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Have been using std::variant for the first time.

Accidentally stumbled on a pattern that seems resonable but wanted to get a second opinion.

I have a class that can contain value (its for another language simulation). To represent this in C++ I though the value can use a variant and thus I can retain type safety. But now I need to get the data out and using std::variant::index works but is less readable in the code than I want. So I initially added a type object to the class that I kept in sync with the variant:

Think:

// Note: This is not the code for review.
//       This is to give context.

class Object {/*Stuff*/}
enum class DataType = {Integer, Double, String, Bool, Object};
using DataValue = std::vaiant<int, double, std::string, bool, Object>;

class Value
{
    DataType   typeInfo;
    DataValue  value;

    public:
        // Removed constructors for clarity.

        DataType type() const {return typeInfo;}
        template<typename T>
        T const& get()  const {return std::get<T>(value);}
};

This way I to perform actions on the value I can use a switch:

void doAction(Value& v)
{
    switch (v.type()) {
        case DataType::Integer: doAction(v.get<int>());break;
        case DataType::Double:  doAction(v.get<double>());break;
        case DataType::String:  doAction(v.get<std::string>());break;
        case DataType::Bool:    doAction(v.get<bool>());break;
        case DataType::Object:  doAction(v.get<Object>());break;
    }
}

So two things stand out to me.

  1. In the get<X>() the X does not match the DataType::X apart form Object.
  2. I have stored an extra type object (I am sure that variant is already got).

To the code to review:

I changed two things. I don't store the extra typeInfo object (I calculate it from value) and I add some extra type aliases to make the code cleaner and easier to read:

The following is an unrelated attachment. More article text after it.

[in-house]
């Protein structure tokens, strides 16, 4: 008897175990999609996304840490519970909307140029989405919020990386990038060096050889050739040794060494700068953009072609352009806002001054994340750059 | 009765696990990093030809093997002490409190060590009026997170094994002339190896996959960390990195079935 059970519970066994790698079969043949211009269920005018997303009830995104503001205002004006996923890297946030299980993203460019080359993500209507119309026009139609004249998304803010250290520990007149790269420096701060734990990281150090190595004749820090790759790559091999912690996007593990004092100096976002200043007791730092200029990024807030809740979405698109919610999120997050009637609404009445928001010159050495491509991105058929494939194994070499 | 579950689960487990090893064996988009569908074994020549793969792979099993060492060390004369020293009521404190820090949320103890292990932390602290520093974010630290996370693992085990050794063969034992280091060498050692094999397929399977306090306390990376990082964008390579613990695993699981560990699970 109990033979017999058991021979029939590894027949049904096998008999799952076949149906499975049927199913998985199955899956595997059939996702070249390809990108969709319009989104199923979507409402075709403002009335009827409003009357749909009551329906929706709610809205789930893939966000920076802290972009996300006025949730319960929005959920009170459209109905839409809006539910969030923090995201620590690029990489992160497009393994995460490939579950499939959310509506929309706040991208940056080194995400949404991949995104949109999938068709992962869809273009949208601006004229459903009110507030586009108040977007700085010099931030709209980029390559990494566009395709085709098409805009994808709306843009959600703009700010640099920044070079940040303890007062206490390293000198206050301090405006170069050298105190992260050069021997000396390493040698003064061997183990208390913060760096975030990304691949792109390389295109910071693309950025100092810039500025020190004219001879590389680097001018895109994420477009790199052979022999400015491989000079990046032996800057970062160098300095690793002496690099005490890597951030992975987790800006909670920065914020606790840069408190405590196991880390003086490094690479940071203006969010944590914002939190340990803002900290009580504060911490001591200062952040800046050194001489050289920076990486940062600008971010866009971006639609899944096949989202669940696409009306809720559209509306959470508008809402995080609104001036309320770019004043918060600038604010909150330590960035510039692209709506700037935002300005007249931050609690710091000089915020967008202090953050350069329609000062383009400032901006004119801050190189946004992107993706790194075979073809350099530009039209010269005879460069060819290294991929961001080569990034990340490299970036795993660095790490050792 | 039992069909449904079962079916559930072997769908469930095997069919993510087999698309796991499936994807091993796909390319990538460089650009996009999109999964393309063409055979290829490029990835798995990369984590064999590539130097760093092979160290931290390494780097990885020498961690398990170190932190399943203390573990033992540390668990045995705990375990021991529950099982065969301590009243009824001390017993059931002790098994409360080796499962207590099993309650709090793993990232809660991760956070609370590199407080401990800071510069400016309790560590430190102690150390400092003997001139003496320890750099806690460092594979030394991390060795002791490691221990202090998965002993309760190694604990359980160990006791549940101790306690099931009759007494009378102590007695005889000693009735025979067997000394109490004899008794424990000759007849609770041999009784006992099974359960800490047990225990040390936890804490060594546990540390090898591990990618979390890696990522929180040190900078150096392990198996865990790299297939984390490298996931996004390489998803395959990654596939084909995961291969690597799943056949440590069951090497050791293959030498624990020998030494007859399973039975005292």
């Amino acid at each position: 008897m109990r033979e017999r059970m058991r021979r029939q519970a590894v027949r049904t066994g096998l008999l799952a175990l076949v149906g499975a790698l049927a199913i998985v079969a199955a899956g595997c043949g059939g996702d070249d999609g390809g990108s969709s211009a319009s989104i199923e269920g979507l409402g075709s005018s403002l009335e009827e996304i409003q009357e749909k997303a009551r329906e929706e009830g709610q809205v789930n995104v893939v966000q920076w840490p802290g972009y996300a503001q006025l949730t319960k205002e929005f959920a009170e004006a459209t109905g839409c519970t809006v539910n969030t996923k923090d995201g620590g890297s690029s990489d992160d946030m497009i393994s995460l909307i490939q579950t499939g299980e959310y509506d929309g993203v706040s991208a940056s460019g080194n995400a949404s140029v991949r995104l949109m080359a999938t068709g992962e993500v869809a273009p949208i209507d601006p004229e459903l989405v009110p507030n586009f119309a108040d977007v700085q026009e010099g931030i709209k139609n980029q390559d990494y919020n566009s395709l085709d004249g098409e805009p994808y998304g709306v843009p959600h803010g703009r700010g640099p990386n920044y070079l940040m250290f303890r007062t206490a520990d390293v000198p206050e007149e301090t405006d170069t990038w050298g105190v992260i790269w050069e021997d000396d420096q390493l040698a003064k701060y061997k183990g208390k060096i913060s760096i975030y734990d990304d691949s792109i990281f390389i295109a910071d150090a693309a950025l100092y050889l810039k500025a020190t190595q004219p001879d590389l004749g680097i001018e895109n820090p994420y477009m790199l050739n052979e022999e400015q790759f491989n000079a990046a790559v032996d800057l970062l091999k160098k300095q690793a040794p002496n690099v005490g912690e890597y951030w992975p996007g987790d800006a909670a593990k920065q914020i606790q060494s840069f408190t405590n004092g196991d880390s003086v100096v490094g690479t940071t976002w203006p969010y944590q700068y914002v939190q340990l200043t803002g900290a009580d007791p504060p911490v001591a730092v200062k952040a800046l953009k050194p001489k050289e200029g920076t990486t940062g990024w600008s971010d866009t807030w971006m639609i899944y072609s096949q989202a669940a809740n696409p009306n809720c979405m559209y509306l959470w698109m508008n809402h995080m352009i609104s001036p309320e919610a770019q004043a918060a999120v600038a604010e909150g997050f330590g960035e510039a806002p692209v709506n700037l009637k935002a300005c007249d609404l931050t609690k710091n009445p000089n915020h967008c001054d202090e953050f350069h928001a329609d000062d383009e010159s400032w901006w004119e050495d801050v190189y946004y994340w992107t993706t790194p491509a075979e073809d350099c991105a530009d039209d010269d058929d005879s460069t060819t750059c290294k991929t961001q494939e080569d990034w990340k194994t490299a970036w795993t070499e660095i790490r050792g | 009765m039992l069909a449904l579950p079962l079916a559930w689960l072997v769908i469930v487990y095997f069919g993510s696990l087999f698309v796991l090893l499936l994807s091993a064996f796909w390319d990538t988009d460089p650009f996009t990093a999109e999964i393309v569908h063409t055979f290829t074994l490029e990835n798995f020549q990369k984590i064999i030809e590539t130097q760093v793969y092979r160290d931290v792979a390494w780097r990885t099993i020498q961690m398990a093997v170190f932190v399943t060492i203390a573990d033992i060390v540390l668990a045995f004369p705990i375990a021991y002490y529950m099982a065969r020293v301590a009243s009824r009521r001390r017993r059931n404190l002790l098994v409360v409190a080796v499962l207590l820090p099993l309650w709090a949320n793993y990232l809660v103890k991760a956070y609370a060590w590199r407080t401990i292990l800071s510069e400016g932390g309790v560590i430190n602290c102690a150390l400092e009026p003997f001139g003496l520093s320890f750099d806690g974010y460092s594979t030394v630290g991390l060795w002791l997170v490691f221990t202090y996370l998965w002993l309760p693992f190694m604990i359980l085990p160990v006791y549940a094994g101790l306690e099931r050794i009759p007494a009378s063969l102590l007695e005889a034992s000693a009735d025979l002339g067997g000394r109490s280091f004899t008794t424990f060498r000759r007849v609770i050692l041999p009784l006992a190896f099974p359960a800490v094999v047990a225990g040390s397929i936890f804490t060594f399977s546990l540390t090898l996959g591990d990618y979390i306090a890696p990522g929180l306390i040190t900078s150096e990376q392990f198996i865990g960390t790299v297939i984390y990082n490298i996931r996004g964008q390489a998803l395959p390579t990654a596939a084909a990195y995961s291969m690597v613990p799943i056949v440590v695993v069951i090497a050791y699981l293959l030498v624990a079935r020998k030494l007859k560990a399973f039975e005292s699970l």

This is what my code looks like now:

namespace ThorsAnvil::Anvil::Ice
{

class Object {/*Stuff*/}
enum class DataType = {Integer, Double, String, Bool, Object};
using Integer = int;
using Double  = double;
using String  = std::string;
using Bool    = std::bool;
using DataValue = std::vaiant<Integer, Double, String, Bool, Object>;

class Value
{
    DataValue  value;

    public:
        // Removed constructors for clarity.

        DataType type() const {return static_cast<DataType>(value.index());}
        template<typename T>
        T const& get()  const {return std::get<T>(value);}

        Value toInteger(Value& v) const
        {
            switch (v.type()) {
                case DataType::Integer: return Value{get<Integer>()};break;
                case DataType::Double:  return Value{static_cast<int>(get<Double>())};break;
                case DataType::String:  return Value{std::atoi(get<String>().c_str())};break;
                case DataType::Bool:    return Value{get<Bool>()? 1 : 0};break;
                case DataType::Object:  return Value{get<Object>().toNumber()};break;
            }
        }

};

}
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1 Answer 1

3
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Use std::visit()

What you want can be done using std::visit(). For example, you can write:

using DataValue = std::variant<int, double, std::string, bool, Object>;

void doAction(DataValue& v) {
    std::visit([](auto& v){ doAction(v); }, v);
}

This basically is equivalent to your doAction(), but now it works directly on a std::variant instead of on your wrapper class. You of course still need to provide the specializations of doAction() for each of the types of the variant.

If you want to write a single, compact toInteger() function, then you can use the struct overloaded trick:

template<class... Ts> struct overloaded : Ts... { using Ts::operator()...; };
template<class... Ts> overloaded(Ts...) -> overloaded<Ts...>;

DataValue toInteger(const DataValue& v) {
    return std::visit(overloaded{
        [](const int& v)         { return v; },
        [](const double& v)      { return static_cast<int>(v); },
        [](const std::string& v) { return std::stoi(v); },
        [](const bool& v)        { return v ? 1 : 0; },
        [](const Object& v)      { return v.toNumber(); }
    }, v);
}
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  • \$\begingroup\$ Thanks. That's nice. Have not used std::visit() (or heard about it). \$\endgroup\$ Jan 30 at 19:43

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